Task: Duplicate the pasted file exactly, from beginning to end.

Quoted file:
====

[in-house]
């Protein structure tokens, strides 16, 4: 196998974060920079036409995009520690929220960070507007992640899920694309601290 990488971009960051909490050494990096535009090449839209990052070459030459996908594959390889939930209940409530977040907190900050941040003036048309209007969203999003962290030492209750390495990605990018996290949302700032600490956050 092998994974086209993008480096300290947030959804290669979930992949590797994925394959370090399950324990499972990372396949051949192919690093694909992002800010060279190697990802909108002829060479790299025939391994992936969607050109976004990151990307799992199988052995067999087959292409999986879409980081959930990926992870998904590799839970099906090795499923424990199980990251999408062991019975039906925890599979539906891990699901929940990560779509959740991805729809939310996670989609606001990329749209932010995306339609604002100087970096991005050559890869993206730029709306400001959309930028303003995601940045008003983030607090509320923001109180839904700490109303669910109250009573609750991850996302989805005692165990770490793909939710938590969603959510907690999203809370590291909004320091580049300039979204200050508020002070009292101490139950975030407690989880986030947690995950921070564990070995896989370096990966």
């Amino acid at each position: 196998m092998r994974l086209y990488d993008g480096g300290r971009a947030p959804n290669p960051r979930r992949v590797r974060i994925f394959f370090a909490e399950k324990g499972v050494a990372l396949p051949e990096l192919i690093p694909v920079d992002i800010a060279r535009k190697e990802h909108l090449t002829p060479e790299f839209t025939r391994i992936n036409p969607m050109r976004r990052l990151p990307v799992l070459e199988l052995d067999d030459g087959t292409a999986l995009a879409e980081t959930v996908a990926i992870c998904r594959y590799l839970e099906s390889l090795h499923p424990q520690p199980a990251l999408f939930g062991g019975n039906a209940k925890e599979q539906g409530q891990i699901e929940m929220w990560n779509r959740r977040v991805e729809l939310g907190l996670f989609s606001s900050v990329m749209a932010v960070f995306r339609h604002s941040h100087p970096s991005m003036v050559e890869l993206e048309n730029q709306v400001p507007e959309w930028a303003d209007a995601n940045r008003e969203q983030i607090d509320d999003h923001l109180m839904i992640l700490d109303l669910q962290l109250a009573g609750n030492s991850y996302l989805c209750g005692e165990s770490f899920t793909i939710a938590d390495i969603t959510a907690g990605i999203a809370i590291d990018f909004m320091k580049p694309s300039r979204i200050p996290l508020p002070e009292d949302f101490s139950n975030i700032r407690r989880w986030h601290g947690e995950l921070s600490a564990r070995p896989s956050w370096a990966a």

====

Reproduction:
[in-house]
């Protein structure tokens, strides 16, 4: 196998974060920079036409995009520690929220960070507007992640899920694309601290 990488971009960051909490050494990096535009090449839209990052070459030459996908594959390889939930209940409530977040907190900050941040003036048309209007969203999003962290030492209750390495990605990018996290949302700032600490956050 092998994974086209993008480096300290947030959804290669979930992949590797994925394959370090399950324990499972990372396949051949192919690093694909992002800010060279190697990802909108002829060479790299025939391994992936969607050109976004990151990307799992199988052995067999087959292409999986879409980081959930990926992870998904590799839970099906090795499923424990199980990251999408062991019975039906925890599979539906891990699901929940990560779509959740991805729809939310996670989609606001990329749209932010995306339609604002100087970096991005050559890869993206730029709306400001959309930028303003995601940045008003983030607090509320923001109180839904700490109303669910109250009573609750991850996302989805005692165990770490793909939710938590969603959510907690999203809370590291909004320091580049300039979204200050508020002070009292101490139950975030407690989880986030947690995950921070564990070995896989370096990966």
């Amino acid at each position: 196998m092998r994974l086209y990488d993008g480096g300290r971009a947030p959804n290669p960051r979930r992949v590797r974060i994925f394959f370090a909490e399950k324990g499972v050494a990372l396949p051949e990096l192919i690093p694909v920079d992002i800010a060279r535009k190697e990802h909108l090449t002829p060479e790299f839209t025939r391994i992936n036409p969607m050109r976004r990052l990151p990307v799992l070459e199988l052995d067999d030459g087959t292409a999986l995009a879409e980081t959930v996908a990926i992870c998904r594959y590799l839970e099906s390889l090795h499923p424990q520690p199980a990251l999408f939930g062991g019975n039906a209940k925890e599979q539906g409530q891990i699901e929940m929220w990560n779509r959740r977040v991805e729809l939310g907190l996670f989609s606001s900050v990329m749209a932010v960070f995306r339609h604002s941040h100087p970096s991005m003036v050559e890869l993206e048309n730029q709306v400001p507007e959309w930028a303003d209007a995601n940045r008003e969203q983030i607090d509320d999003h923001l109180m839904i992640l700490d109303l669910q962290l109250a009573g609750n030492s991850y996302l989805c209750g005692e165990s770490f899920t793909i939710a938590d390495i969603t959510a907690g990605i999203a809370i590291d990018f909004m320091k580049p694309s300039r979204i200050p996290l508020p002070e009292d949302f101490s139950n975030i700032r407690r989880w986030h601290g947690e995950l921070s600490a564990r070995p896989s956050w370096a990966a």